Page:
Access to learning is a challenge in many parts of the world, and innovation in giving larger groups access to education is increasingly an expectation of governments. Innovations in these areas are increasingly coming from other parts of the world, including India, China, and not at least Africa. In many of these areas the cellphone is the most important, maybe even the only accessible communication device.
As an example: Higher education participation in parts of Africa is currently about 7%, where OECD states that 40-50% is needed for rapid economic growth. For the right players there are literally hundreds of millions of potential students worldwide. The most successful institutions will probably be those who become able to take advantage of technology to grow into these, completely new markets.
9 million have graduated from the Open University of China during the last 30 years. 1/10 of chinese students in higher education is from the Open University. As elsewhere the chinese also go for the global market.
In all parts of the world access to open and distance learning is the key to lifelong learning, and that the current international development forces traditional institutions to "open up". The infrastructure is there, but online accessibility has to be taken further, and it must be implemented as an institutional strategy to be really successful.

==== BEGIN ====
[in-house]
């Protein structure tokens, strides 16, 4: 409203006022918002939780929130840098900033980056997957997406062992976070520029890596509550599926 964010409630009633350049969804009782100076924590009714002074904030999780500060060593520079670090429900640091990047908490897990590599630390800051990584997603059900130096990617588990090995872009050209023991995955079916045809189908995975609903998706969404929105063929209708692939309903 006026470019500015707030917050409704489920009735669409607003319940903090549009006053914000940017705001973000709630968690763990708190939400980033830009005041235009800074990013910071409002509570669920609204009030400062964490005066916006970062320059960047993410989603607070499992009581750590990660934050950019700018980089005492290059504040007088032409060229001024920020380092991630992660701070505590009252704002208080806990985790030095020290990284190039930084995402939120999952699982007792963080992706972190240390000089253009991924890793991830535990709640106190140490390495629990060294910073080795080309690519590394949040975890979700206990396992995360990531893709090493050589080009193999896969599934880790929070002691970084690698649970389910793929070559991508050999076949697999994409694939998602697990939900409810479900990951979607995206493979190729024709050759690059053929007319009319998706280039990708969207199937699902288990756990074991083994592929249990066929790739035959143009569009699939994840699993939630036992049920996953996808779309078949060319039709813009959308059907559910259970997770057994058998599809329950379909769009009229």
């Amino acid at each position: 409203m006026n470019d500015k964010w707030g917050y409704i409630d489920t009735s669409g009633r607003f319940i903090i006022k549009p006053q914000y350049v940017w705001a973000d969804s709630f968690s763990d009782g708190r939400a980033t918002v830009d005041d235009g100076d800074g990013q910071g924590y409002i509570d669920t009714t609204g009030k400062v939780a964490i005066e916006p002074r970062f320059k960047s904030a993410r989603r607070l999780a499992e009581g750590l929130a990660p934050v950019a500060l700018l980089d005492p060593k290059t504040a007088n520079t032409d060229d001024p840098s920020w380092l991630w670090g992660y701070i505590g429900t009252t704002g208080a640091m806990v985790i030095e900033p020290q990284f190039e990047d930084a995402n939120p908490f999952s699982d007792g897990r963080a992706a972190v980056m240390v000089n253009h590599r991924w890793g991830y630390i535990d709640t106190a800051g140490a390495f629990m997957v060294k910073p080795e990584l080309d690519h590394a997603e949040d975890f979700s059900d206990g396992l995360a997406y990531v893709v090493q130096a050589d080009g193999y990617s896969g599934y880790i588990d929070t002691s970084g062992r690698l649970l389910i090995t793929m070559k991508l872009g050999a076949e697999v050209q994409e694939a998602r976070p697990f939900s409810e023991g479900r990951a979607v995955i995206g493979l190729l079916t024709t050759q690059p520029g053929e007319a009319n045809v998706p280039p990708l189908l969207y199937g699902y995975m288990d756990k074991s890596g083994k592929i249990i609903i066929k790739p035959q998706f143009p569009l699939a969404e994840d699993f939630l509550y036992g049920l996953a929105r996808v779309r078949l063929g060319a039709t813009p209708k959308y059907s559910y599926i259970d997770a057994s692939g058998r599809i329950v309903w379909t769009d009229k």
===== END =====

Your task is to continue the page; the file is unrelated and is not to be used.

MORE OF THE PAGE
This is already happening as web-based teaching and flexible learning is growing rapidly internationally. By 2015 one expect that more than half of American students will get some of their education online. The Americans go for the global market too, and one weapon seems to be open learning resources and open courses.
The questions of access is closely connected to openness, one of the original virtues of education. At the same time, increased openness implies that authoritative sources lose their original position. Education will not be where you have to go to get information, but hopefully it will continue to be where students find curation and other forms of validation to help them make meaning in specific contexts.
This far the Internet has been fostering continuous innovation of numerous services with different characteristics. From many business perspectives one would like the Internet to be closed - almost like a pay per view channel - where commercial content providers will be able to give special treatment to paying customers. There are a number of potential gatekeepers, who all want to be able to get paid, both outside and inside education. Closed applications is an example of such a development.
There are a number of initiatives where institutions encourage open resources. Maybe I am being unfair, but it is my impression that many open repositories in education and research often end up relatively small and diverse, even when one try to join forces. At least when compared to some private initiatives. Of course Google is monitoring it all, so maybe it does not matter that much in the end.